Were you able to change the size and shape of your puppet's shadow? First you had to make the shadow by placing the puppet directly in front of the flashlight. You probably did not see a shadow when you placed the circle off to the side instead of directly in front of the flashlight. This happens because light travels in straight lines. In order to block the light, the circle needs to be in front of the flashlight. This created a shadow on the wall that was the same shape as the circle.
You probably noticed that the cardstock circle made the darkest shadow. This happens because cardstock blocks all the light that shines on it. The frosted plastic lets some light through, so it did not make a very good shadow. The clear plastic lets almost all the light through, so it barely casts any shadow at all.
You should have noticed that you could make the puppet's shadow bigger by moving it closer to the flashlight, and smaller by moving it farther away from the flashlight. When you move the puppet closer to the flashlight, you block more of the light, resulting in a bigger shadow. When you change the angle of the flashlight, you can change the shape of the shadow and even make it distorted and stretched out. A steeper angle will result in a longer shadow.
The saying "where there is a shadow there must be light" tells us that you need some kind of light source to generate a shadow. For example, your own shadow that constantly follows you around on a sunny day is generated by the sun. But shadows do not necessarily disappear with the sun. Other light sources like the headlights of a car, a table lamp, or a simple flashlight can cast shadows too. The brighter the light source, the sharper your shadows will be. All light sources emit light that travels away in a straight line called a ray.
To cast a shadow, you need an object that can block the light rays. Materials that are opaque, like the cardstock, block all light and make good shadows. Materials that are translucent, like the frosted plastic, let some light through, and might make blurry or lighter shadows. Materials that are transparent, like the clear plastic sheet, let almost all light through and barely cast any shadow at all. You also need a surface, like the wall in this activity, on which to cast the shadow and make it visible.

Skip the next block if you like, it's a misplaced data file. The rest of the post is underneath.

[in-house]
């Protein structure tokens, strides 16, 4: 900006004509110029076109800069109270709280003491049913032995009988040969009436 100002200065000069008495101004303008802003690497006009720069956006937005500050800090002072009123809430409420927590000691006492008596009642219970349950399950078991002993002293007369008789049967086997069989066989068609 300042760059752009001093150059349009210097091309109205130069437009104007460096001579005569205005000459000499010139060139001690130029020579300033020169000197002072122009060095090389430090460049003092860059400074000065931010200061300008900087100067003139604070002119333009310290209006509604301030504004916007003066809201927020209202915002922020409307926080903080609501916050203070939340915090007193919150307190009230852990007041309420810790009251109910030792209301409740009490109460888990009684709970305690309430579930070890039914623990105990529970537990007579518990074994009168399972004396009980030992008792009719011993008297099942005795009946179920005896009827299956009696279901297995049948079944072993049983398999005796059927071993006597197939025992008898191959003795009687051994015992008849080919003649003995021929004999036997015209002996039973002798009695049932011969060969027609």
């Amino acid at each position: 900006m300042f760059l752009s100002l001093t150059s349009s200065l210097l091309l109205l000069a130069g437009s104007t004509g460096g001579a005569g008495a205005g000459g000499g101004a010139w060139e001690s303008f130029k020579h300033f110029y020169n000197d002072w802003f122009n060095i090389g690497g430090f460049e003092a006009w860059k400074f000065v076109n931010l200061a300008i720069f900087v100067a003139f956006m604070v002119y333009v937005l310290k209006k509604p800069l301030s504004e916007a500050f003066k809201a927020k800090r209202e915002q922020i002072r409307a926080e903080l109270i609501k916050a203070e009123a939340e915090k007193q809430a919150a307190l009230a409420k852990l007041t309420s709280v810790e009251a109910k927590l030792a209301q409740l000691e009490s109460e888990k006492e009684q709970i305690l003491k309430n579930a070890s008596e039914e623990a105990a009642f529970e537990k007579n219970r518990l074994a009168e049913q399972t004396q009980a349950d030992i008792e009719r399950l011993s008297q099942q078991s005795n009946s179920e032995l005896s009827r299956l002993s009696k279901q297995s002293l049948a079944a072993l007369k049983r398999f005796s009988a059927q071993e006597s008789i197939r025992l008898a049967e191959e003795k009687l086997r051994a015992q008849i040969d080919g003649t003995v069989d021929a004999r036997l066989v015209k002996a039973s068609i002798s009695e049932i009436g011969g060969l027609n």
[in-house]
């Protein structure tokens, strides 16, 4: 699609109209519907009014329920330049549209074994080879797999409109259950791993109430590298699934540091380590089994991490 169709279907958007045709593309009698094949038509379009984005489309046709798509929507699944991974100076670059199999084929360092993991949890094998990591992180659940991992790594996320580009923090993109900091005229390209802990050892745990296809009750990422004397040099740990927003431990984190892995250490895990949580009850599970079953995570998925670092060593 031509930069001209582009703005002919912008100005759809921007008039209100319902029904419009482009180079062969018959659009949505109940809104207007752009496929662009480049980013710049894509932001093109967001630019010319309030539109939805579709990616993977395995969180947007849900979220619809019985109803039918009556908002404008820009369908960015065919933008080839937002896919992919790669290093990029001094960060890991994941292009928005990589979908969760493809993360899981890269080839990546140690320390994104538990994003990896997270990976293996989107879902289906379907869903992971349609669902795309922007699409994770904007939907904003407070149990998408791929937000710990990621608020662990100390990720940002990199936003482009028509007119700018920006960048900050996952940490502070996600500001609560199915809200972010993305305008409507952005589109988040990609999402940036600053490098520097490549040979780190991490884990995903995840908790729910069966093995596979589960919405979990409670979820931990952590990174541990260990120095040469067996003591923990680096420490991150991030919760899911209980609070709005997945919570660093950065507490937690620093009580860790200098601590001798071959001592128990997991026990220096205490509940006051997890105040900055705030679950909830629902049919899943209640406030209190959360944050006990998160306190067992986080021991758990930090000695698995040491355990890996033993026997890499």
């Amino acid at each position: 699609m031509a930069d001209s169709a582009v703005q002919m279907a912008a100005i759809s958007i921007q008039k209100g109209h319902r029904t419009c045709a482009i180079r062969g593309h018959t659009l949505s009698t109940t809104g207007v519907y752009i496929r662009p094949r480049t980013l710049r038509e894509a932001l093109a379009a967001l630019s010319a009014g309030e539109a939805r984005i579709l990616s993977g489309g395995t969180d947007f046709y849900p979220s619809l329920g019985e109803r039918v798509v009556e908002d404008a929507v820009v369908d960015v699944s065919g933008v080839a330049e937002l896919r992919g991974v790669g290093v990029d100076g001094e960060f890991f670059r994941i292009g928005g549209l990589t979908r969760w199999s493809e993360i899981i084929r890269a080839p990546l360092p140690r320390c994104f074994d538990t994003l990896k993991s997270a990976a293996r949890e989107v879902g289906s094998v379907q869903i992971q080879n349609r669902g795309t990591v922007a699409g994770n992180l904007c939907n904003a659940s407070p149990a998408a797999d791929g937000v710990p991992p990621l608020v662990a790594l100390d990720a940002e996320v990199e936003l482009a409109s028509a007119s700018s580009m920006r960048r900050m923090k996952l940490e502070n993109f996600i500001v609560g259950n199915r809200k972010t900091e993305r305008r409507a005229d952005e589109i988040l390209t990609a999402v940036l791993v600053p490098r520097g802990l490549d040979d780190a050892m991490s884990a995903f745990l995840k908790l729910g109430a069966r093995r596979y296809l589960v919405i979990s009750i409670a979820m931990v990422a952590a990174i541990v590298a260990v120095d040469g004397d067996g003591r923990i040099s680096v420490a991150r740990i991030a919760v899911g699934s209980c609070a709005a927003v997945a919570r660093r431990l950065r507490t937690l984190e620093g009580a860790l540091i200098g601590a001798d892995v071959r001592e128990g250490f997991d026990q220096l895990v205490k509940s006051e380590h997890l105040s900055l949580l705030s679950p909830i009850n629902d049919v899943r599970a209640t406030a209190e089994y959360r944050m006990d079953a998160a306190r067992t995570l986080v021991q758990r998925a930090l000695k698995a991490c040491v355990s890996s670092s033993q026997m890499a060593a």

But how can you vary the size and shape of a shadow? This can be done by either moving the light source or moving the shadow puppet. The closer an object is to a light source, the more light it blocks, resulting in a larger shadow. Changing the angle of the light source can change the length and shape of the shadow. A steeper angle will result in a longer shadow. This is why your shadow is very long if you go outside near sunrise or sunset, but very short when the sun is directly overhead at noon.
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For Further Exploration
- Make more shadow puppets! Cut out different shapes or other figures from the cardstock and see how their shadows look. Can you make a puppet with moving parts?
- What happens to your shadow if you use multiple light sources? Test it by using two or three light sources at the same time. Place them all at different positions and observe how your shadow(s) change.
- Can you find a way to make colored shadows? Look at this "Colored Shadows" activity to find out how it works.
- MS-PS4-2. Develop and use a model to describe that waves are reflected, absorbed, or transmitted through various materials.
- Toppr: Light and Shadows
- University of Leicester, UK: Light does appear to travel in straight lines
- Kennedy Center: Playing with Shadows